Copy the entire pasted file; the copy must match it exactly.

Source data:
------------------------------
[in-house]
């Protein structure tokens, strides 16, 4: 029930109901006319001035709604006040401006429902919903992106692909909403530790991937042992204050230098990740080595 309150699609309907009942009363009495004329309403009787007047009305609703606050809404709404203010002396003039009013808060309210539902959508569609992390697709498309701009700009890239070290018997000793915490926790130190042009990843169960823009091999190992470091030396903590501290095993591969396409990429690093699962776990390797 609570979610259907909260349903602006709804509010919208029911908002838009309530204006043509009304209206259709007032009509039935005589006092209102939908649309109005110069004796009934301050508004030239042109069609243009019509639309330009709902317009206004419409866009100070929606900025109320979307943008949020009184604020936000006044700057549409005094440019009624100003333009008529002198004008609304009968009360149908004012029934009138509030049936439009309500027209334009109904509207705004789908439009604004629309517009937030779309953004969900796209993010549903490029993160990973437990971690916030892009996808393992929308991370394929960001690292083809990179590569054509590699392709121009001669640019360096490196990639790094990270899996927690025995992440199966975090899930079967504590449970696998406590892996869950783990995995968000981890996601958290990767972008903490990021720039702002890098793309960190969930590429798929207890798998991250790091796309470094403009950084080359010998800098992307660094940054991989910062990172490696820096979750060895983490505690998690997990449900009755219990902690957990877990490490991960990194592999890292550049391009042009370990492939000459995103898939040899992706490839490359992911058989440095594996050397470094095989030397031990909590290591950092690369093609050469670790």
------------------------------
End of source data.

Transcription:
[in-house]
């Protein structure tokens, strides 16, 4: 029930109901006319001035709604006040401006429902919903992106692909909403530790991937042992204050230098990740080595 309150699609309907009942009363009495004329309403009787007047009305609703606050809404709404203010002396003039009013808060309210539902959508569609992390697709498309701009700009890239070290018997000793915490926790130190042009990843169960823009091999190992470091030396903590501290095993591969396409990429690093699962776990390797 609570979610259907909260349903602006709804509010919208029911908002838009309530204006043509009304209206259709007032009509039935005589006092209102939908649309109005110069004796009934301050508004030239042109069609243009019509639309330009709902317009206004419409866009100070929606900025109320979307943008949020009184604020936000006044700057549409005094440019009624100003333009008529002198004008609304009968009360149908004012029934009138509030049936439009309500027209334009109904509207705004789908439009604004629309517009937030779309953004969900796209993010549903490029993160990973437990971690916030892009996808393992929308991370394929960001690292083809990179590569054509590699392709121009001669640019360096490196990639790094990270899996927690025995992440199966975090899930079967504590449970696998406590892996869950783990995995968000981890996601958290990767972008903490990021720039702002890098793309960190969930590429798929207890798998991250790091796309470094403009950084080359010998800098992307660094940054991989910062990172490696820096979750060895983490505690998690997990449900009755219990902690957990877990490490991960990194592999890292550049391009042009370990492939000459995103898939040899992706490839490359992911058989440095594996050397470094095989030397031990909590290591950092690369093609050469670790």